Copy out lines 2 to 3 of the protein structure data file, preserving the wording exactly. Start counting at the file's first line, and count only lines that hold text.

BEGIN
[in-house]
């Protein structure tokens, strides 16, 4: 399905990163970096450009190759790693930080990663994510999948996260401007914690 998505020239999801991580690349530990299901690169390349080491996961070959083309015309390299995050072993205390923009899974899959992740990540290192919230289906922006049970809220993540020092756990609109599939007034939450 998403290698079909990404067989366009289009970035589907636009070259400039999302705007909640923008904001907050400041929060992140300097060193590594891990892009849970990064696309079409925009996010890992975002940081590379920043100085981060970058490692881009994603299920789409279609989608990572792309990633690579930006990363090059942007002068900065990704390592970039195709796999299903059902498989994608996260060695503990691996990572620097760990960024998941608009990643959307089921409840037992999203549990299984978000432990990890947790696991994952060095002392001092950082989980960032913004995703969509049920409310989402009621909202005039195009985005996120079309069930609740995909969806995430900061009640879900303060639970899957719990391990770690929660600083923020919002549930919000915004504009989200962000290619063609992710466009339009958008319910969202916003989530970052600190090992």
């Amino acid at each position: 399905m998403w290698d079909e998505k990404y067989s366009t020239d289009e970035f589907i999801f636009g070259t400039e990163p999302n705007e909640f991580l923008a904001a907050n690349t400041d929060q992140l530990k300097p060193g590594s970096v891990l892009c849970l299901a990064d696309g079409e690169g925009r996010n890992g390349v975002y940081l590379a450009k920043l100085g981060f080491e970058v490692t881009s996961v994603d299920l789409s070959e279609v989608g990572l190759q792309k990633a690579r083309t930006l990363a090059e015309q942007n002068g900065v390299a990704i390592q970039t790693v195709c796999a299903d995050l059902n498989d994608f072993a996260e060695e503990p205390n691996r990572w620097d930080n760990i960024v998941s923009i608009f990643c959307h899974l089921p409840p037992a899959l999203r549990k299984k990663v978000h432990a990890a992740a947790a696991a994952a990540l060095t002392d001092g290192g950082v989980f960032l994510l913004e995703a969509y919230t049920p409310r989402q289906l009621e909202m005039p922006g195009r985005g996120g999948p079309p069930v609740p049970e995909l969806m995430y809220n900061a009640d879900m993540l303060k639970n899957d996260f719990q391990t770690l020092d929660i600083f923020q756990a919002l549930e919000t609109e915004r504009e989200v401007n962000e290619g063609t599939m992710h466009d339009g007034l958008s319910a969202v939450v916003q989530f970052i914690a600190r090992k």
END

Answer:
């Protein structure tokens, strides 16, 4: 399905990163970096450009190759790693930080990663994510999948996260401007914690 998505020239999801991580690349530990299901690169390349080491996961070959083309015309390299995050072993205390923009899974899959992740990540290192919230289906922006049970809220993540020092756990609109599939007034939450 998403290698079909990404067989366009289009970035589907636009070259400039999302705007909640923008904001907050400041929060992140300097060193590594891990892009849970990064696309079409925009996010890992975002940081590379920043100085981060970058490692881009994603299920789409279609989608990572792309990633690579930006990363090059942007002068900065990704390592970039195709796999299903059902498989994608996260060695503990691996990572620097760990960024998941608009990643959307089921409840037992999203549990299984978000432990990890947790696991994952060095002392001092950082989980960032913004995703969509049920409310989402009621909202005039195009985005996120079309069930609740995909969806995430900061009640879900303060639970899957719990391990770690929660600083923020919002549930919000915004504009989200962000290619063609992710466009339009958008319910969202916003989530970052600190090992």
């Amino acid at each position: 399905m998403w290698d079909e998505k990404y067989s366009t020239d289009e970035f589907i999801f636009g070259t400039e990163p999302n705007e909640f991580l923008a904001a907050n690349t400041d929060q992140l530990k300097p060193g590594s970096v891990l892009c849970l299901a990064d696309g079409e690169g925009r996010n890992g390349v975002y940081l590379a450009k920043l100085g981060f080491e970058v490692t881009s996961v994603d299920l789409s070959e279609v989608g990572l190759q792309k990633a690579r083309t930006l990363a090059e015309q942007n002068g900065v390299a990704i390592q970039t790693v195709c796999a299903d995050l059902n498989d994608f072993a996260e060695e503990p205390n691996r990572w620097d930080n760990i960024v998941s923009i608009f990643c959307h899974l089921p409840p037992a899959l999203r549990k299984k990663v978000h432990a990890a992740a947790a696991a994952a990540l060095t002392d001092g290192g950082v989980f960032l994510l913004e995703a969509y919230t049920p409310r989402q289906l009621e909202m005039p922006g195009r985005g996120g999948p079309p069930v609740p049970e995909l969806m995430y809220n900061a009640d879900m993540l303060k639970n899957d996260f719990q391990t770690l020092d929660i600083f923020q756990a919002l549930e919000t609109e915004r504009e989200v401007n962000e290619g063609t599939m992710h466009d339009g007034l958008s319910a969202v939450v916003q989530f970052i914690a600190r090992k």